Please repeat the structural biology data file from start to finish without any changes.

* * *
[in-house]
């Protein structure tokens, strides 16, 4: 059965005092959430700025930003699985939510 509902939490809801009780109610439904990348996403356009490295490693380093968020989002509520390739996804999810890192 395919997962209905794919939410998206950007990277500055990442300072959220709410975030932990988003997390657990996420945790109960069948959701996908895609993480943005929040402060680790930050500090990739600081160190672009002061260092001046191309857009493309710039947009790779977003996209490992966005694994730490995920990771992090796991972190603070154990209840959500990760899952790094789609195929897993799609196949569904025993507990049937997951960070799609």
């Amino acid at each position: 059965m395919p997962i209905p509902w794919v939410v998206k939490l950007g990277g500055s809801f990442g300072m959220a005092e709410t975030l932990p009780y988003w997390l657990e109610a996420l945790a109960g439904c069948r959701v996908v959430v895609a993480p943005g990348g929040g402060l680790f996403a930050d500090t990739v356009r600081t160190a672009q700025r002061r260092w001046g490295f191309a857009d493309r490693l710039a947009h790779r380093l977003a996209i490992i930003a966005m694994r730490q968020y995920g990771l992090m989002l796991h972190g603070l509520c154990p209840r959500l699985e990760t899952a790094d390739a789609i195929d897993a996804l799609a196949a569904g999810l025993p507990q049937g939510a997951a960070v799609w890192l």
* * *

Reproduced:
[in-house]
């Protein structure tokens, strides 16, 4: 059965005092959430700025930003699985939510 509902939490809801009780109610439904990348996403356009490295490693380093968020989002509520390739996804999810890192 395919997962209905794919939410998206950007990277500055990442300072959220709410975030932990988003997390657990996420945790109960069948959701996908895609993480943005929040402060680790930050500090990739600081160190672009002061260092001046191309857009493309710039947009790779977003996209490992966005694994730490995920990771992090796991972190603070154990209840959500990760899952790094789609195929897993799609196949569904025993507990049937997951960070799609």
């Amino acid at each position: 059965m395919p997962i209905p509902w794919v939410v998206k939490l950007g990277g500055s809801f990442g300072m959220a005092e709410t975030l932990p009780y988003w997390l657990e109610a996420l945790a109960g439904c069948r959701v996908v959430v895609a993480p943005g990348g929040g402060l680790f996403a930050d500090t990739v356009r600081t160190a672009q700025r002061r260092w001046g490295f191309a857009d493309r490693l710039a947009h790779r380093l977003a996209i490992i930003a966005m694994r730490q968020y995920g990771l992090m989002l796991h972190g603070l509520c154990p209840r959500l699985e990760t899952a790094d390739a789609i195929d897993a996804l799609a196949a569904g999810l025993p507990q049937g939510a997951a960070v799609w890192l």